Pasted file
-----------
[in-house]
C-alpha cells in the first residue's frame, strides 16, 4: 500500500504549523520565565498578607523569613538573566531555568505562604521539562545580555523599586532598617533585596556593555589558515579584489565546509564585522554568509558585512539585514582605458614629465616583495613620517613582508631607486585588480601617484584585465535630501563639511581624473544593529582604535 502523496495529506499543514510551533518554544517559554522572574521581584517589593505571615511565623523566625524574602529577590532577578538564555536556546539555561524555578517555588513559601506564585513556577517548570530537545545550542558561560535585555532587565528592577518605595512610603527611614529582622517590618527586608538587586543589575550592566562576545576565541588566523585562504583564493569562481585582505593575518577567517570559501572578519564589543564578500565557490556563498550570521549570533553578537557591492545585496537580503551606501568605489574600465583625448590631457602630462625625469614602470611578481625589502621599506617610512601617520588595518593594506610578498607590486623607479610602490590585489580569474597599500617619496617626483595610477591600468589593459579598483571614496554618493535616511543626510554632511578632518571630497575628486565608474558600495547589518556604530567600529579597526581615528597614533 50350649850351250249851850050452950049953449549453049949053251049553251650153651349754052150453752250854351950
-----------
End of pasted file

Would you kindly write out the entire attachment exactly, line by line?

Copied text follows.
[in-house]
C-alpha cells in the first residue's frame, strides 16, 4: 500500500504549523520565565498578607523569613538573566531555568505562604521539562545580555523599586532598617533585596556593555589558515579584489565546509564585522554568509558585512539585514582605458614629465616583495613620517613582508631607486585588480601617484584585465535630501563639511581624473544593529582604535 502523496495529506499543514510551533518554544517559554522572574521581584517589593505571615511565623523566625524574602529577590532577578538564555536556546539555561524555578517555588513559601506564585513556577517548570530537545545550542558561560535585555532587565528592577518605595512610603527611614529582622517590618527586608538587586543589575550592566562576545576565541588566523585562504583564493569562481585582505593575518577567517570559501572578519564589543564578500565557490556563498550570521549570533553578537557591492545585496537580503551606501568605489574600465583625448590631457602630462625625469614602470611578481625589502621599506617610512601617520588595518593594506610578498607590486623607479610602490590585489580569474597599500617619496617626483595610477591600468589593459579598483571614496554618493535616511543626510554632511578632518571630497575628486565608474558600495547589518556604530567600529579597526581615528597614533 50350649850351250249851850050452950049953449549453049949053251049553251650153651349754052150453752250854351950